Cabinet Ministers here present. Members of the diplomatic corps. The Mukonoweshuro family. Friends and fellow mourners. It is with deep sorrow and grief that I stand before you on the occasion of the burial of one of Zimbabwe’s finest sons.
Today, we bury a fine gentleman in the loamy soils of this hill, Professor Eliphas Mukonoweshuro, our distinguished Minister of Public Service and Member of Parliament for Gutu South.
There is no doubt in my mind that we are burying a national hero today.
And it is so by no coincidence that today is Heroes’ Day; that important day when we salute and remember the gallant sons and daughters of this land who fought selflessly for this great country that we all love.
Mukonoweshuro made his mark as an academic of repute at the University of Zimbabwe where he spent many years sharpening the minds of future leaders as a lecturer.
Many people passed through his hands and they bear testimony to his contribution in the building of this great nation.
And I know some of his products at the university are now Cabinet ministers who are with us here today.
When he joined politics, he was my chief adviser and one of the key negotiators in the first-ever inter-party negotiations between the MDC and Zanu PF.
As my chief adviser, he was no psychophant and he always gave his honest opinion and advice on key issues. Even if you disagreed with him, he was firm on his position and left you with no option but to follow his sound advice.
So at a personal level, I have lost a trusted friend and colleague, a man with whom I shared moments of both sorrow and laughter.
Any other politician of similar academic background would have opted for an urban seat, but such was his dedication to serve the people that he contested and won a rural constituency in Gutu.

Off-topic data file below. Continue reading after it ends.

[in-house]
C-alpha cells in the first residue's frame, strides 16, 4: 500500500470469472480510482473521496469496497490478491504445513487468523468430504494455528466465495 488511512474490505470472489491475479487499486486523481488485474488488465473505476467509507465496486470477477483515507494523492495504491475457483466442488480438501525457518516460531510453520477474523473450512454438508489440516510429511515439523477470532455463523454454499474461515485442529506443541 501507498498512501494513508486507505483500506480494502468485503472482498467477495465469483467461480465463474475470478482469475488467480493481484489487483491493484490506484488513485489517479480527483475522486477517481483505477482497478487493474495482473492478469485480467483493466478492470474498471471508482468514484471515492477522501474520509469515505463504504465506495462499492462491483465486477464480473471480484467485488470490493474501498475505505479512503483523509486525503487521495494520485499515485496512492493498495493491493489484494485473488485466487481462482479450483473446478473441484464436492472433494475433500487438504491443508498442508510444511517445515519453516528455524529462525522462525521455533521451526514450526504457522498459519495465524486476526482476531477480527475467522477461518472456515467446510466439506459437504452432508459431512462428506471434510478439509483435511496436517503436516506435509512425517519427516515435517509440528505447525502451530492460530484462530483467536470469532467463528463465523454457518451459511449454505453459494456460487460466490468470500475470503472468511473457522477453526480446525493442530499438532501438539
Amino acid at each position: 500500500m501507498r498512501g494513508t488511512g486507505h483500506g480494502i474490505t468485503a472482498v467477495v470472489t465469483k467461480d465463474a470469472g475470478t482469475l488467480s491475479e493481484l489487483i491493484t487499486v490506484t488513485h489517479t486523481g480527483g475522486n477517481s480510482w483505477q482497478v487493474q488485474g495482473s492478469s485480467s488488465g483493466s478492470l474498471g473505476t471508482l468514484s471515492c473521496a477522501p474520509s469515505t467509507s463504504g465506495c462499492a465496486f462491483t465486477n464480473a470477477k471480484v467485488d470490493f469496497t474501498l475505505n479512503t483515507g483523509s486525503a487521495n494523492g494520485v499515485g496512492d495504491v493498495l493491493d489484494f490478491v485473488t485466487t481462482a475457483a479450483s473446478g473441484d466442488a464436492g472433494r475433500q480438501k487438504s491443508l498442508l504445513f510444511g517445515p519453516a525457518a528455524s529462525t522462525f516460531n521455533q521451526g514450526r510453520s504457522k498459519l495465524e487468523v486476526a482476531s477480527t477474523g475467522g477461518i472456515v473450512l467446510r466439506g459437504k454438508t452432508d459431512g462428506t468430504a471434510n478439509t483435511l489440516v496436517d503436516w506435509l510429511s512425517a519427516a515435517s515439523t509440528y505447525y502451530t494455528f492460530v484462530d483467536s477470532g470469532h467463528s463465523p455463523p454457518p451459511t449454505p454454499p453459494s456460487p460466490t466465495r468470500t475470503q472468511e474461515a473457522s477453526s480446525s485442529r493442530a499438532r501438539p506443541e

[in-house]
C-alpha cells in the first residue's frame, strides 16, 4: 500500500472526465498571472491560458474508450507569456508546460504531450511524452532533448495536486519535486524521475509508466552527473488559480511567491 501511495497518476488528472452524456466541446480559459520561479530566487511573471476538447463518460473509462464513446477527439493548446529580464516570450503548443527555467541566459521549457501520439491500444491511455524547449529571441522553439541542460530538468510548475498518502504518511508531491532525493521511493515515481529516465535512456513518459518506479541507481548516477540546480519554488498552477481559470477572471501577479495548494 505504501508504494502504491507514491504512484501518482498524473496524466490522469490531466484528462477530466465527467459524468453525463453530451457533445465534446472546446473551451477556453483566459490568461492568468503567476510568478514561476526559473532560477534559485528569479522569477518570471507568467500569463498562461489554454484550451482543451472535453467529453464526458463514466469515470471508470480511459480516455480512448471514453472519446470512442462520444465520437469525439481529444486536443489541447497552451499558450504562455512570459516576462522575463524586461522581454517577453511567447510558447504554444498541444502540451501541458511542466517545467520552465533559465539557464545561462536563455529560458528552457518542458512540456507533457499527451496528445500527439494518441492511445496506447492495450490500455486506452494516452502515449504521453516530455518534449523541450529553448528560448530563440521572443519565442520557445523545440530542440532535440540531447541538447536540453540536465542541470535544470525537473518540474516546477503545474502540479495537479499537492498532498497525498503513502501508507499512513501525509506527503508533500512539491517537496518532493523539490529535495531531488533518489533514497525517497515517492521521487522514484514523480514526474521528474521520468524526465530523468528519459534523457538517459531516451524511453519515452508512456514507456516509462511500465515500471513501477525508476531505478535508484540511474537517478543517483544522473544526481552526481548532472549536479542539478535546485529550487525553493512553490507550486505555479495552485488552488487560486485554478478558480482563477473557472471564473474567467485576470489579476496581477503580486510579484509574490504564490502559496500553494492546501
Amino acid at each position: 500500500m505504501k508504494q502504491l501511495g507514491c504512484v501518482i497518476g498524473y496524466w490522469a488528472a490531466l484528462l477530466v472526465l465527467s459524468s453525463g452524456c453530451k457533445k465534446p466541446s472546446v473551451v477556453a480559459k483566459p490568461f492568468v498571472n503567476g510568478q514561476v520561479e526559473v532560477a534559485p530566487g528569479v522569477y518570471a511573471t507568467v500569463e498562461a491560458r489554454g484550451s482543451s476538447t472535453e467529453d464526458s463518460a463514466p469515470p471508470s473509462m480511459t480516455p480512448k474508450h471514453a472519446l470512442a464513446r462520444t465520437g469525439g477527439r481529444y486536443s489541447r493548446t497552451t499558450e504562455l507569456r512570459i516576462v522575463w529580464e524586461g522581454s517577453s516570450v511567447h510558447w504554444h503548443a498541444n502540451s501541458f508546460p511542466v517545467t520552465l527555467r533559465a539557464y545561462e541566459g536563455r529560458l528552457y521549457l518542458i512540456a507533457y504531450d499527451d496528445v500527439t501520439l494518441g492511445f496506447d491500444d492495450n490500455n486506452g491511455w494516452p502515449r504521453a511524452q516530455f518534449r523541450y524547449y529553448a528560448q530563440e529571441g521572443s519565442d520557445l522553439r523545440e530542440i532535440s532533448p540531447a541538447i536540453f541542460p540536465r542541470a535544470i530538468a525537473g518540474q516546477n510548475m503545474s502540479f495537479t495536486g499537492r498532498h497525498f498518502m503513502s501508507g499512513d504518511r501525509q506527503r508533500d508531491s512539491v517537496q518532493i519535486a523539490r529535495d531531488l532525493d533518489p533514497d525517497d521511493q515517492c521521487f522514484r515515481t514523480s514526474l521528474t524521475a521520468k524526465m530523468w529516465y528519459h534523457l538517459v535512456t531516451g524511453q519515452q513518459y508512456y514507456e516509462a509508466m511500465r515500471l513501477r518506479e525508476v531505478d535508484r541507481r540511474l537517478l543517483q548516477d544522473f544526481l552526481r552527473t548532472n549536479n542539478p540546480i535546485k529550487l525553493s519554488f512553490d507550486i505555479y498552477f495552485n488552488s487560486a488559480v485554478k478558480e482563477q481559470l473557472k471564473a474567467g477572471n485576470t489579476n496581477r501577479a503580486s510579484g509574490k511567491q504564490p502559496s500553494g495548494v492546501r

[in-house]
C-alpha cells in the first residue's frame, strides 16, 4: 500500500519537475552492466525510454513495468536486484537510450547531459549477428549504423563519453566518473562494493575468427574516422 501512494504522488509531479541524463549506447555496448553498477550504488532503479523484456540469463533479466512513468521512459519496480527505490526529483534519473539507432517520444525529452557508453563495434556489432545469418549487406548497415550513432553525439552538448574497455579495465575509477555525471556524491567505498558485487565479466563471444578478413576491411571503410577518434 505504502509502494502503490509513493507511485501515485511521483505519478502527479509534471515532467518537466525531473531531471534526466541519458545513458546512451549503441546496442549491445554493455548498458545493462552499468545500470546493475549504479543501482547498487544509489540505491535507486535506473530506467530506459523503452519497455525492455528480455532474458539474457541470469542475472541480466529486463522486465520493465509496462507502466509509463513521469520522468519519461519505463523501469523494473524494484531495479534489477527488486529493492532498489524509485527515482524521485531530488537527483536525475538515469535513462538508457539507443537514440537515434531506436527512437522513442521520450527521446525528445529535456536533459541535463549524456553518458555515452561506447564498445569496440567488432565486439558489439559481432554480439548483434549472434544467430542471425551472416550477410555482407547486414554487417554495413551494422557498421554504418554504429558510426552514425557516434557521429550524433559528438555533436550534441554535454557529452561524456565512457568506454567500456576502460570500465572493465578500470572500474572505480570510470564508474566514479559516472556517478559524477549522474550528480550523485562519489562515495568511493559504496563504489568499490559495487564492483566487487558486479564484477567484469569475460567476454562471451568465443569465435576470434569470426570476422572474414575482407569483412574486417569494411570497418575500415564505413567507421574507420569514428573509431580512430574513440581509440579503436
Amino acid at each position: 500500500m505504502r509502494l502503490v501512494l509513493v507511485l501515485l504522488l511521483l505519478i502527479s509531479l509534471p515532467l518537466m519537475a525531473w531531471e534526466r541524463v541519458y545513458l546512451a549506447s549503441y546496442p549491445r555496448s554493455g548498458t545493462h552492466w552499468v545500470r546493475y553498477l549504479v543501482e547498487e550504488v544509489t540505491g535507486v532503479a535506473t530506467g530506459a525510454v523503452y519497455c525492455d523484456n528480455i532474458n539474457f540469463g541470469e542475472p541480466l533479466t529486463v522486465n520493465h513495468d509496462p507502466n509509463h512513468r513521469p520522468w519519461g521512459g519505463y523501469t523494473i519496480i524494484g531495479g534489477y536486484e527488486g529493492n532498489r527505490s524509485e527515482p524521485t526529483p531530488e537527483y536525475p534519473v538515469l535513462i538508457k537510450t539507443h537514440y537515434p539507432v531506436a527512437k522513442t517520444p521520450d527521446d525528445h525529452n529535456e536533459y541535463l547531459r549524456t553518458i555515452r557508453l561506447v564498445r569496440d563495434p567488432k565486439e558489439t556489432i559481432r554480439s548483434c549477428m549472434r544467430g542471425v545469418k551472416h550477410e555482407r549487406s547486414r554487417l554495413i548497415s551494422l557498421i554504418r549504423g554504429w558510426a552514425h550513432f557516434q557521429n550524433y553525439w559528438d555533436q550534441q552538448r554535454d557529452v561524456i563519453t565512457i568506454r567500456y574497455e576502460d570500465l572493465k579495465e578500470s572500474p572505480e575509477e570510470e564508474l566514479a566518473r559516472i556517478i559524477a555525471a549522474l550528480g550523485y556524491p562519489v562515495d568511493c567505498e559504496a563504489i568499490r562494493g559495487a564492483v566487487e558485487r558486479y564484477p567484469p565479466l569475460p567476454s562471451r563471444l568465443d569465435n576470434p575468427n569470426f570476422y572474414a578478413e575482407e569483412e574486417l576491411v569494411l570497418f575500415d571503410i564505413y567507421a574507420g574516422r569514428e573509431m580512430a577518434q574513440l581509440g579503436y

So today, we mourn with the people of Gutu who have lost a dedicated representative.
We grieve with the Mukonoweshuro family, particularly the wife and child, who have lost a pillar of support.
At both government and party level, where he was national executive member, we have lost a fountain of wisdom and a dedicated patriot who cared so much for democracy to take root in this country.
Yes, he was of one the many people committed to completing the unfinished business of the liberation struggle and he sought to fight for true freedom and democracy in Zimbabwe.
He was a real man among men.
Mukono akanga ari mukono. Kwete mukono weshuro asi mukono wenyika.
He died serving his country as Public Service minister in the inclusive government.
I am certain that the only true tribute we can pay him as a government is to ensure that we improve the working conditions for civil servants, an issue that I know troubled him until his death.
So he is indeed a true hero of this land. He could have been a Cabinet minister, but like the true hero that he was, we bury him here alongside the great company of ordinary Zimbabweans who lie in the rich soils of Warren Hills Cemetery.
Yes, we bury him in the great company of patriots such as Tonderai Ndira; great fighers who lie here and whose only crime was that they demanded freedom and democracy in the country of their birth.
To the Mukonoweshuro family, our message is that we grieve with you.
We mourn with you.
This loss is not yours alone, but it is a shared loss.
We will miss this great man in government.
They will miss him at the university and we will miss him in the party where his contribution speaks for itself. In May 2006, Professor Mukonowshuro was a key architect in the development of a roadmap to a free and democratic Zimbabwe.
In that roadmap, we envisaged peaceful democratic resistance, inter-party dialogue, a transitional authority, a new Constitution and free and fair elections.
So this inclusive government is a fruition of the ideas of this great man who five years ago predicted this inclusive transitional authority as the only way to bringing a legitimate and credible government in Zimbabwe.
So I say go well, son of the soil.
Fambai zvakanaka, Mukanya.
I thank you.